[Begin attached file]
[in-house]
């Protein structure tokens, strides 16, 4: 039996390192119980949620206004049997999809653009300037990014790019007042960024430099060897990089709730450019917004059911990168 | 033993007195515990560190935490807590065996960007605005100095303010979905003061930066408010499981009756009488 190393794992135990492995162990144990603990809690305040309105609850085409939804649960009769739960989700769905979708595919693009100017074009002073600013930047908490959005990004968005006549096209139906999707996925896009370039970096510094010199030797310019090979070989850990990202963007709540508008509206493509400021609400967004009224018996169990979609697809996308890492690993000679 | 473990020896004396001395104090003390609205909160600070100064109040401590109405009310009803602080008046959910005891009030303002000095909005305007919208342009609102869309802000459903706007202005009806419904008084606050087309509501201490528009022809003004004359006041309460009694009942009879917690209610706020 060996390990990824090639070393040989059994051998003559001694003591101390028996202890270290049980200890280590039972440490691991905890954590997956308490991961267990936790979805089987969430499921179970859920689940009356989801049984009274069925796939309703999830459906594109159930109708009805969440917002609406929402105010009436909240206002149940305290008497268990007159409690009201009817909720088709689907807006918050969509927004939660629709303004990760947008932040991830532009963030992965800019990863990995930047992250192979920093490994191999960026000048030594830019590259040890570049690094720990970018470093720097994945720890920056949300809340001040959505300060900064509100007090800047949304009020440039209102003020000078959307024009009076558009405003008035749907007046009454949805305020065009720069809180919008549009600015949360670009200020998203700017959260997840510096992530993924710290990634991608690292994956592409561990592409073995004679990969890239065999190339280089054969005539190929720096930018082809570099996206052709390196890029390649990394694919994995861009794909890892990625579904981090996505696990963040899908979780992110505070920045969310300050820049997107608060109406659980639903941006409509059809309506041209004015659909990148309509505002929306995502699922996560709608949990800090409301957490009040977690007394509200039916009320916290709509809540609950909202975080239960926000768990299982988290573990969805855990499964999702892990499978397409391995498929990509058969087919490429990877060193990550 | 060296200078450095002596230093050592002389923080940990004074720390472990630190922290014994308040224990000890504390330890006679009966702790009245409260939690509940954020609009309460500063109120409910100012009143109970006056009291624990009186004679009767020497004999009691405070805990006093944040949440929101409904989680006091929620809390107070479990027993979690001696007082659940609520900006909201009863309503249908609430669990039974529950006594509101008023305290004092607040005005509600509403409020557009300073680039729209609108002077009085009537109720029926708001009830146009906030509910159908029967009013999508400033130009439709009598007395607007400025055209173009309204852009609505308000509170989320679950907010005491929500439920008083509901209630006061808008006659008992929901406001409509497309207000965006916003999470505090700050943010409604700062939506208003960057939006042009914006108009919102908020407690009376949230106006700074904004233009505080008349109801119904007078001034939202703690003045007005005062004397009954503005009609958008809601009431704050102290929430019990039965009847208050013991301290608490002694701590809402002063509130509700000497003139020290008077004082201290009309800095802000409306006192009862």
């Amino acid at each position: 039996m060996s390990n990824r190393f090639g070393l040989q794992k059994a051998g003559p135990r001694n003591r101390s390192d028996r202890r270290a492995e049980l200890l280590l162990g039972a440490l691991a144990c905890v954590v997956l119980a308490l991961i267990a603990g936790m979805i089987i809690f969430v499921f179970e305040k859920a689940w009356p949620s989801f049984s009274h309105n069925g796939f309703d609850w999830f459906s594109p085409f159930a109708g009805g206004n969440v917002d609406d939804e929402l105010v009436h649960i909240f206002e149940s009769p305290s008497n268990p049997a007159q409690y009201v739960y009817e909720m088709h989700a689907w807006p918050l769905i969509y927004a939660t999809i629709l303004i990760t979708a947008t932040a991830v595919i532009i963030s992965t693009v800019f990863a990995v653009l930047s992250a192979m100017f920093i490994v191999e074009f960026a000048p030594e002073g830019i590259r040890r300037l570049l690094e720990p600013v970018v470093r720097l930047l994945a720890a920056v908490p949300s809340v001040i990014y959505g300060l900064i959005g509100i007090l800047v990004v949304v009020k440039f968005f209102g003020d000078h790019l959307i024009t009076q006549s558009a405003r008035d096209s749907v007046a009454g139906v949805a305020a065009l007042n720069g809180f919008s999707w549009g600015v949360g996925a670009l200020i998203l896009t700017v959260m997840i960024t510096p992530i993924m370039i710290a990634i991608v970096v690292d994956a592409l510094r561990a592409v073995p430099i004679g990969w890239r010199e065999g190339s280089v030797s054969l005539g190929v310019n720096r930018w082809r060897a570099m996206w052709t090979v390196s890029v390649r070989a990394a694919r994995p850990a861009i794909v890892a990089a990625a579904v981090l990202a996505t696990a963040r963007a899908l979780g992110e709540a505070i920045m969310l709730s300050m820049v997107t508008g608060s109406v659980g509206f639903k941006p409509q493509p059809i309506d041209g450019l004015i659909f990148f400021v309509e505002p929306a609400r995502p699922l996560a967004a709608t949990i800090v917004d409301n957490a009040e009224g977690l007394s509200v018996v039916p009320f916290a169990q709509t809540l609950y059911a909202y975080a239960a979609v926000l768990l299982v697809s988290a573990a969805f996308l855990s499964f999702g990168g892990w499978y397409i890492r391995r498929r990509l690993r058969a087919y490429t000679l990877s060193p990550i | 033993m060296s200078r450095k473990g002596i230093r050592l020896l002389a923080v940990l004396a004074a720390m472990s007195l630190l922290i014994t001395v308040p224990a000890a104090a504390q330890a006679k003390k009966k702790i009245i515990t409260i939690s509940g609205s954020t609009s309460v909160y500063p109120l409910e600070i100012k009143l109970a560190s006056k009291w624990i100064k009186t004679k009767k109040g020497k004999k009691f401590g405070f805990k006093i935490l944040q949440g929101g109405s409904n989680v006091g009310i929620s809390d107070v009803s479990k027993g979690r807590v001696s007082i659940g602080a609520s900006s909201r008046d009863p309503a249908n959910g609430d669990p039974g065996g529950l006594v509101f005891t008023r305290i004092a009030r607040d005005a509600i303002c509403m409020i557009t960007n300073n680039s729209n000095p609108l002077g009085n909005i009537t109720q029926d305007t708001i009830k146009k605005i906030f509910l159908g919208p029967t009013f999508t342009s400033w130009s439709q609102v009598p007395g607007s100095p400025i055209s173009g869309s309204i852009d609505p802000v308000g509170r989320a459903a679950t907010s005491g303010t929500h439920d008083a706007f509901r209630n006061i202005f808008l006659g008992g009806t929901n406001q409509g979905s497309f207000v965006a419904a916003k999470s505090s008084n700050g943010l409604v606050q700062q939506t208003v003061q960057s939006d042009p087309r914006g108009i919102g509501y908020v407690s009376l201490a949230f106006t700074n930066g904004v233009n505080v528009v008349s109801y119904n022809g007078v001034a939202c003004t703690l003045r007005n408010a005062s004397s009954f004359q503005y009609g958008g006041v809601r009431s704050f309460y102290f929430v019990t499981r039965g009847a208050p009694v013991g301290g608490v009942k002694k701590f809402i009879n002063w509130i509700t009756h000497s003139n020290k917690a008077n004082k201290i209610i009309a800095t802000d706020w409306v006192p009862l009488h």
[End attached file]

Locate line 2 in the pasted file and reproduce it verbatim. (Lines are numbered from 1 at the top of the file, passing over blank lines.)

């Protein structure tokens, strides 16, 4: 039996390192119980949620206004049997999809653009300037990014790019007042960024430099060897990089709730450019917004059911990168 | 033993007195515990560190935490807590065996960007605005100095303010979905003061930066408010499981009756009488 190393794992135990492995162990144990603990809690305040309105609850085409939804649960009769739960989700769905979708595919693009100017074009002073600013930047908490959005990004968005006549096209139906999707996925896009370039970096510094010199030797310019090979070989850990990202963007709540508008509206493509400021609400967004009224018996169990979609697809996308890492690993000679 | 473990020896004396001395104090003390609205909160600070100064109040401590109405009310009803602080008046959910005891009030303002000095909005305007919208342009609102869309802000459903706007202005009806419904008084606050087309509501201490528009022809003004004359006041309460009694009942009879917690209610706020 060996390990990824090639070393040989059994051998003559001694003591101390028996202890270290049980200890280590039972440490691991905890954590997956308490991961267990936790979805089987969430499921179970859920689940009356989801049984009274069925796939309703999830459906594109159930109708009805969440917002609406929402105010009436909240206002149940305290008497268990007159409690009201009817909720088709689907807006918050969509927004939660629709303004990760947008932040991830532009963030992965800019990863990995930047992250192979920093490994191999960026000048030594830019590259040890570049690094720990970018470093720097994945720890920056949300809340001040959505300060900064509100007090800047949304009020440039209102003020000078959307024009009076558009405003008035749907007046009454949805305020065009720069809180919008549009600015949360670009200020998203700017959260997840510096992530993924710290990634991608690292994956592409561990592409073995004679990969890239065999190339280089054969005539190929720096930018082809570099996206052709390196890029390649990394694919994995861009794909890892990625579904981090996505696990963040899908979780992110505070920045969310300050820049997107608060109406659980639903941006409509059809309506041209004015659909990148309509505002929306995502699922996560709608949990800090409301957490009040977690007394509200039916009320916290709509809540609950909202975080239960926000768990299982988290573990969805855990499964999702892990499978397409391995498929990509058969087919490429990877060193990550 | 060296200078450095002596230093050592002389923080940990004074720390472990630190922290014994308040224990000890504390330890006679009966702790009245409260939690509940954020609009309460500063109120409910100012009143109970006056009291624990009186004679009767020497004999009691405070805990006093944040949440929101409904989680006091929620809390107070479990027993979690001696007082659940609520900006909201009863309503249908609430669990039974529950006594509101008023305290004092607040005005509600509403409020557009300073680039729209609108002077009085009537109720029926708001009830146009906030509910159908029967009013999508400033130009439709009598007395607007400025055209173009309204852009609505308000509170989320679950907010005491929500439920008083509901209630006061808008006659008992929901406001409509497309207000965006916003999470505090700050943010409604700062939506208003960057939006042009914006108009919102908020407690009376949230106006700074904004233009505080008349109801119904007078001034939202703690003045007005005062004397009954503005009609958008809601009431704050102290929430019990039965009847208050013991301290608490002694701590809402002063509130509700000497003139020290008077004082201290009309800095802000409306006192009862």